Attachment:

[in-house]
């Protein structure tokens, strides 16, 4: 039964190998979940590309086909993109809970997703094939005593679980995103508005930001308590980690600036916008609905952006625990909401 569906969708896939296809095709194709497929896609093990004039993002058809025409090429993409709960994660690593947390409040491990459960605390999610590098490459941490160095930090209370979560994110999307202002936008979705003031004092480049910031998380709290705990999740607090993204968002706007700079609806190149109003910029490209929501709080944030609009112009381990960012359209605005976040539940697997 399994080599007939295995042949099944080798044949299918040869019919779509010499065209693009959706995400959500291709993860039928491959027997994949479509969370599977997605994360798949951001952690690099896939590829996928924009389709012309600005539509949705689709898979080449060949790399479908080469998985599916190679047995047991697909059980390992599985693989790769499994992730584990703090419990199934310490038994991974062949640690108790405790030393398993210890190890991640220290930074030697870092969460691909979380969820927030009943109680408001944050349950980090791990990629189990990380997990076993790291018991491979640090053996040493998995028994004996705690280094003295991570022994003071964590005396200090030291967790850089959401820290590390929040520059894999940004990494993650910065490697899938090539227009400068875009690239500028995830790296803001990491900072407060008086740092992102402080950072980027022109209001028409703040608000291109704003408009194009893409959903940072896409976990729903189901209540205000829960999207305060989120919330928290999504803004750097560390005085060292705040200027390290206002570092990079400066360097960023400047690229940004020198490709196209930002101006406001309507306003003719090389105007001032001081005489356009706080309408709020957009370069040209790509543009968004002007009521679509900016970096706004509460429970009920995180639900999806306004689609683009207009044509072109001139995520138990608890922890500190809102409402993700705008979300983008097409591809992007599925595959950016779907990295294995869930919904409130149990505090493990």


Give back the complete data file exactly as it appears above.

[in-house]
């Protein structure tokens, strides 16, 4: 039964190998979940590309086909993109809970997703094939005593679980995103508005930001308590980690600036916008609905952006625990909401 569906969708896939296809095709194709497929896609093990004039993002058809025409090429993409709960994660690593947390409040491990459960605390999610590098490459941490160095930090209370979560994110999307202002936008979705003031004092480049910031998380709290705990999740607090993204968002706007700079609806190149109003910029490209929501709080944030609009112009381990960012359209605005976040539940697997 399994080599007939295995042949099944080798044949299918040869019919779509010499065209693009959706995400959500291709993860039928491959027997994949479509969370599977997605994360798949951001952690690099896939590829996928924009389709012309600005539509949705689709898979080449060949790399479908080469998985599916190679047995047991697909059980390992599985693989790769499994992730584990703090419990199934310490038994991974062949640690108790405790030393398993210890190890991640220290930074030697870092969460691909979380969820927030009943109680408001944050349950980090791990990629189990990380997990076993790291018991491979640090053996040493998995028994004996705690280094003295991570022994003071964590005396200090030291967790850089959401820290590390929040520059894999940004990494993650910065490697899938090539227009400068875009690239500028995830790296803001990491900072407060008086740092992102402080950072980027022109209001028409703040608000291109704003408009194009893409959903940072896409976990729903189901209540205000829960999207305060989120919330928290999504803004750097560390005085060292705040200027390290206002570092990079400066360097960023400047690229940004020198490709196209930002101006406001309507306003003719090389105007001032001081005489356009706080309408709020957009370069040209790509543009968004002007009521679509900016970096706004509460429970009920995180639900999806306004689609683009207009044509072109001139995520138990608890922890500190809102409402993700705008979300983008097409591809992007599925595959950016779907990295294995869930919904409130149990505090493990």